Beginning HTML5 and CSS3 For Dummies
Book image
Explore Book Buy On Amazon

A password field is a special text field on a web form that doesn’t display what the user types. Each keystroke is represented on the screen by a placeholder character, such as an asterisk or a bullet, so that someone looking over the user’s shoulder can’t see what they type.

You create a password field by using the element with the type attribute set to password, as follows:

  • First Name:
  • Last Name:
  • Password:

Password fields are programmed like text fields.

The figure shows how a browser replaces what you type with bullets. Note: Depending on the browser’s default settings, some browsers replace the text with asterisks or some other character.


A hidden field lets you collect name and value information that the user can’t see along with the rest of the form data. Hidden fields are useful for keeping track of information associated with the form, such as its version or name.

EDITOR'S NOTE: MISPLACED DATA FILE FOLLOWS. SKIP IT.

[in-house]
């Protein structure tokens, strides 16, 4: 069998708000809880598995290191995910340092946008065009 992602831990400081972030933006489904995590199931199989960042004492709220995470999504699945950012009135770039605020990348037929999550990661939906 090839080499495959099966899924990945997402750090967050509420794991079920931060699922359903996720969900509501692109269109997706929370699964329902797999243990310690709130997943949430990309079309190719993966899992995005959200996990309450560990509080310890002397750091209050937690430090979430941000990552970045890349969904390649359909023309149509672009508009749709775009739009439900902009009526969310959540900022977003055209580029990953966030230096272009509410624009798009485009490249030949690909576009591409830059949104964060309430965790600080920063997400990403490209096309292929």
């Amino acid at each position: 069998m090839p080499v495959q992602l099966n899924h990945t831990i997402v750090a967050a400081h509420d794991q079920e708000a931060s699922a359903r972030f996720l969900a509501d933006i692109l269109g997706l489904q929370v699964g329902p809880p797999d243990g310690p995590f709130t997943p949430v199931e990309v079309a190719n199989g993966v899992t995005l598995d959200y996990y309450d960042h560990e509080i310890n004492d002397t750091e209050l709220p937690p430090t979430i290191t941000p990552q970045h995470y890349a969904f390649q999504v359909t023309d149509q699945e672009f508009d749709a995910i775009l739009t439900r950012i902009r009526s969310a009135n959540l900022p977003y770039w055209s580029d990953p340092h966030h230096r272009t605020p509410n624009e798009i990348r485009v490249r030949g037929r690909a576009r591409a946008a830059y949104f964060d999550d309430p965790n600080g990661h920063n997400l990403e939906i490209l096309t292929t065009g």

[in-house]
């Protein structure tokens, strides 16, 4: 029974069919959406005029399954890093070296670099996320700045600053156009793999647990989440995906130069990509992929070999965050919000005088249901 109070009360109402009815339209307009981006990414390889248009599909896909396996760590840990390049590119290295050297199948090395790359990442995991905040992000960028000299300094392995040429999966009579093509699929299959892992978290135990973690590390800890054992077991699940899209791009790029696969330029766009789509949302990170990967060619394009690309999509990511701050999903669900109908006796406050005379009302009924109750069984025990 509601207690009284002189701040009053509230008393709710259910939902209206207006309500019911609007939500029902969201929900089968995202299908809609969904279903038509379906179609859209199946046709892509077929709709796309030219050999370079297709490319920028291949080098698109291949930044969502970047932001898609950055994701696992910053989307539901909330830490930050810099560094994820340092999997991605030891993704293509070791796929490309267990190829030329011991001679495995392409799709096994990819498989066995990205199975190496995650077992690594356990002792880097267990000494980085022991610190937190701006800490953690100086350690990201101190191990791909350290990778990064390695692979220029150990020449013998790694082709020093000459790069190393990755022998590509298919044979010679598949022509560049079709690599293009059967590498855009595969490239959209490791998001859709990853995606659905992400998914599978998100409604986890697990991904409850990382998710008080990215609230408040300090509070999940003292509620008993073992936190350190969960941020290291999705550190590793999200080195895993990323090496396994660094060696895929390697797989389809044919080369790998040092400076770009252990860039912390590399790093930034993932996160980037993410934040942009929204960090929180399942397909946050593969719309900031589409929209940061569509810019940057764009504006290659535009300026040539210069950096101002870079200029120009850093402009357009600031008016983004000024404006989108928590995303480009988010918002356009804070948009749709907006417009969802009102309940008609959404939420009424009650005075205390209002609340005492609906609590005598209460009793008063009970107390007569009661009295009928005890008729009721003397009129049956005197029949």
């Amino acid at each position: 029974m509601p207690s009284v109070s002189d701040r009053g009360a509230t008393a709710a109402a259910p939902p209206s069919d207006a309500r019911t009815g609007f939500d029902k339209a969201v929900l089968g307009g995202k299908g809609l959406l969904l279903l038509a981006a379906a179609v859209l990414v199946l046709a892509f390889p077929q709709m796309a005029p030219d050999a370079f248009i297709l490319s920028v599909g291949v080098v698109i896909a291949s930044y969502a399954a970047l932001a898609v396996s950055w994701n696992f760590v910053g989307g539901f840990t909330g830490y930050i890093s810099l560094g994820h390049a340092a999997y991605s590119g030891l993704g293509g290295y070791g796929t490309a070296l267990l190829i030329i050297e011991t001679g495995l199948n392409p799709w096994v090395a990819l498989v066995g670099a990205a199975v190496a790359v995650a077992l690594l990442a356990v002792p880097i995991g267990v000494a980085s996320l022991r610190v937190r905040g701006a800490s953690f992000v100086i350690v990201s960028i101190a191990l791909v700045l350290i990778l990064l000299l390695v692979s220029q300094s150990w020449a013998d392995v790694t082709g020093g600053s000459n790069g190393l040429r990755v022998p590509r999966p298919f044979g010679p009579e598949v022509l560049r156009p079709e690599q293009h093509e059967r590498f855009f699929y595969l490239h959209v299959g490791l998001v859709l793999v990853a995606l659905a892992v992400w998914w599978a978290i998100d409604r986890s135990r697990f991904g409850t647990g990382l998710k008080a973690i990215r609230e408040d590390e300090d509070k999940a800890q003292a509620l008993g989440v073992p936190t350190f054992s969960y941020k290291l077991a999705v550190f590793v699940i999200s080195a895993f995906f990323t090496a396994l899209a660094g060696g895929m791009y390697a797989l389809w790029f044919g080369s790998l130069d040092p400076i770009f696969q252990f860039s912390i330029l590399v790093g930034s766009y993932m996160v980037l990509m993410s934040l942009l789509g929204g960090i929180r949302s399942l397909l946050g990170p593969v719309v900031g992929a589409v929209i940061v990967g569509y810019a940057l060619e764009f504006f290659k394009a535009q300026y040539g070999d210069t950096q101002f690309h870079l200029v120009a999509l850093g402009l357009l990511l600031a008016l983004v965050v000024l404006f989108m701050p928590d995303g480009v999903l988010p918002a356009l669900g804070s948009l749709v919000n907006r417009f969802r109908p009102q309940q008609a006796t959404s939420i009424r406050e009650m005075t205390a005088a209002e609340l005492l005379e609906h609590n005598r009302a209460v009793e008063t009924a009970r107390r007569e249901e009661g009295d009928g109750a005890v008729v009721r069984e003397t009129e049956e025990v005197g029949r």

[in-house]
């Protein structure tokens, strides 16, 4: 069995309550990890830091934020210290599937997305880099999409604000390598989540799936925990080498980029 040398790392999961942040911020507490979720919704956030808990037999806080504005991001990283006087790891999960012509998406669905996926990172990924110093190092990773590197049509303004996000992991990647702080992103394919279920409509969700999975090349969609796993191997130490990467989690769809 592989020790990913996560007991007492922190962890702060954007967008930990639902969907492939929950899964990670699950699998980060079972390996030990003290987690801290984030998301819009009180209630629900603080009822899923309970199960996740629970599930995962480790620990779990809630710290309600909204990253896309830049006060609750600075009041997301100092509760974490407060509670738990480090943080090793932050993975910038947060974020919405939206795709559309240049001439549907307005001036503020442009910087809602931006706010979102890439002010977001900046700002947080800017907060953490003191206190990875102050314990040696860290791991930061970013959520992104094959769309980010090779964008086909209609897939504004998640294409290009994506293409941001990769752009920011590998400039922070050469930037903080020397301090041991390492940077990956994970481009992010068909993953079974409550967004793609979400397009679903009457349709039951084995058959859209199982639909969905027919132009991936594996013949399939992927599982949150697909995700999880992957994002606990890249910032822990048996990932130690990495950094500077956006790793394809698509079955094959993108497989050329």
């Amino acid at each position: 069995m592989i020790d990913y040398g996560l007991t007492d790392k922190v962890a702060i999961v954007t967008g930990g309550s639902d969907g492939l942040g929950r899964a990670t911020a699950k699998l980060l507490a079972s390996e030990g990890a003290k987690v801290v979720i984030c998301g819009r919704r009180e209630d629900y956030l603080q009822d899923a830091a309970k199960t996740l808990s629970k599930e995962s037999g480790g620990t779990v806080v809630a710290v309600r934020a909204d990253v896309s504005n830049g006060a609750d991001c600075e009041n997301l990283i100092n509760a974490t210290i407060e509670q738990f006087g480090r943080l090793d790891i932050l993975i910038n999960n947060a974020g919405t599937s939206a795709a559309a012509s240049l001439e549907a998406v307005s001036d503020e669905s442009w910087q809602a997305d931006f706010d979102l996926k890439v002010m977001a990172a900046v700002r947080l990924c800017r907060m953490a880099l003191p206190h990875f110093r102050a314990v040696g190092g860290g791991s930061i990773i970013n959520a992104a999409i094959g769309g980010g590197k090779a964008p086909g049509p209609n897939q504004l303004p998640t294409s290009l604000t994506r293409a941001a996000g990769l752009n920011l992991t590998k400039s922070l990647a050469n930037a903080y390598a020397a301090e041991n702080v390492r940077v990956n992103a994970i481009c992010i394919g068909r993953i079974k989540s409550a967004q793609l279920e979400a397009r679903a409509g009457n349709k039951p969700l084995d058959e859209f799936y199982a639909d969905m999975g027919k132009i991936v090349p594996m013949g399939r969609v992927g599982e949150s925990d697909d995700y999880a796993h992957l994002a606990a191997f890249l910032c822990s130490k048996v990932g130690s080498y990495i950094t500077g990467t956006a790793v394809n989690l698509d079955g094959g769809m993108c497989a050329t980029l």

If your Internet service provider (ISP) provides a generic application for a guest book or feedback form, you might have to put your name and e-mail address in the form’s hidden fields so that the data goes specifically to you.

To create a hidden field, here’s what you do:

  1. Use the element with its type attribute set to hidden.

  2. 2.Supply the name and value pair you want to send to the form handler.

Here’s an example of markup for a hidden field:

  • First Name:
  • Last Name:
  • Password:

As a rule, using an e-mail address in a hidden field is just asking for that address to be picked up by spammers. If your ISP says that this is how you should do your feedback form, ask for suggestions as to how you can minimize the damage.

Surfers to your page can’t see your e-mail address, but spammers’ spiders can read the markup. At a minimum, you would hope that your ISP supports one of the many JavaScript encryption tools available to obscure e-mail addresses from harvesters.

About This Article

This article is from the book:

About the book authors:

Ed Tittel is a 30-year veteran of the technology industry with more than 140 computing books to his credit, including the bestselling HTML For Dummies.

Chris Minnick runs Minnick Web Services. He teaches, speaks, and consults on web-related topics and has contributed to numerous books, including WebKit For Dummies.

This article can be found in the category: